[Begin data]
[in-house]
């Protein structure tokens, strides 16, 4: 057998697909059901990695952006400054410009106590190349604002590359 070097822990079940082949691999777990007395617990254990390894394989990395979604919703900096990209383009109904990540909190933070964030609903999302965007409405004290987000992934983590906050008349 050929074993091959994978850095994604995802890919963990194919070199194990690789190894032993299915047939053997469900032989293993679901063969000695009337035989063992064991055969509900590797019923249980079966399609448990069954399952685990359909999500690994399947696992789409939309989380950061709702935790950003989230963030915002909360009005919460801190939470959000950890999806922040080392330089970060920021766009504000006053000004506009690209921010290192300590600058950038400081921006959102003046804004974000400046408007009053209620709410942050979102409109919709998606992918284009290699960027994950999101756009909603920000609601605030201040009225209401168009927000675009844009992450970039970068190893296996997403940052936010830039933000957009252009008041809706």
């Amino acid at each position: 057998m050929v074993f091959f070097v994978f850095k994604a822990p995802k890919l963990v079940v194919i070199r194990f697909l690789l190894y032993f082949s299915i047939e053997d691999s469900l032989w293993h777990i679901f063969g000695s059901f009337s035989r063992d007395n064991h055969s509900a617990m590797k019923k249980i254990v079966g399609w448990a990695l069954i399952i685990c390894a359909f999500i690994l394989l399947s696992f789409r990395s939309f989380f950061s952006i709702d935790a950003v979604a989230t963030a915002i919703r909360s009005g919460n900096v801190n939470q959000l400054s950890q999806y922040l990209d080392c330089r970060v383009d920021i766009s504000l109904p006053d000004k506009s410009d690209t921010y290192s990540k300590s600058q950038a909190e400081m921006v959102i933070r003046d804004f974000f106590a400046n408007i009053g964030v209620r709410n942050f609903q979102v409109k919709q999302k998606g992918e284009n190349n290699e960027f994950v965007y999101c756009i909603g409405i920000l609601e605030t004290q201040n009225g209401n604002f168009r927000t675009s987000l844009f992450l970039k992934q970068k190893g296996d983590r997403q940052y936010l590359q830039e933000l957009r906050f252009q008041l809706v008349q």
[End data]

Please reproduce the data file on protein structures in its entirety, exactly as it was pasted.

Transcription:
[in-house]
């Protein structure tokens, strides 16, 4: 057998697909059901990695952006400054410009106590190349604002590359 070097822990079940082949691999777990007395617990254990390894394989990395979604919703900096990209383009109904990540909190933070964030609903999302965007409405004290987000992934983590906050008349 050929074993091959994978850095994604995802890919963990194919070199194990690789190894032993299915047939053997469900032989293993679901063969000695009337035989063992064991055969509900590797019923249980079966399609448990069954399952685990359909999500690994399947696992789409939309989380950061709702935790950003989230963030915002909360009005919460801190939470959000950890999806922040080392330089970060920021766009504000006053000004506009690209921010290192300590600058950038400081921006959102003046804004974000400046408007009053209620709410942050979102409109919709998606992918284009290699960027994950999101756009909603920000609601605030201040009225209401168009927000675009844009992450970039970068190893296996997403940052936010830039933000957009252009008041809706």
């Amino acid at each position: 057998m050929v074993f091959f070097v994978f850095k994604a822990p995802k890919l963990v079940v194919i070199r194990f697909l690789l190894y032993f082949s299915i047939e053997d691999s469900l032989w293993h777990i679901f063969g000695s059901f009337s035989r063992d007395n064991h055969s509900a617990m590797k019923k249980i254990v079966g399609w448990a990695l069954i399952i685990c390894a359909f999500i690994l394989l399947s696992f789409r990395s939309f989380f950061s952006i709702d935790a950003v979604a989230t963030a915002i919703r909360s009005g919460n900096v801190n939470q959000l400054s950890q999806y922040l990209d080392c330089r970060v383009d920021i766009s504000l109904p006053d000004k506009s410009d690209t921010y290192s990540k300590s600058q950038a909190e400081m921006v959102i933070r003046d804004f974000f106590a400046n408007i009053g964030v209620r709410n942050f609903q979102v409109k919709q999302k998606g992918e284009n190349n290699e960027f994950v965007y999101c756009i909603g409405i920000l609601e605030t004290q201040n009225g209401n604002f168009r927000t675009s987000l844009f992450l970039k992934q970068k190893g296996d983590r997403q940052y936010l590359q830039e933000l957009r906050f252009q008041l809706v008349q």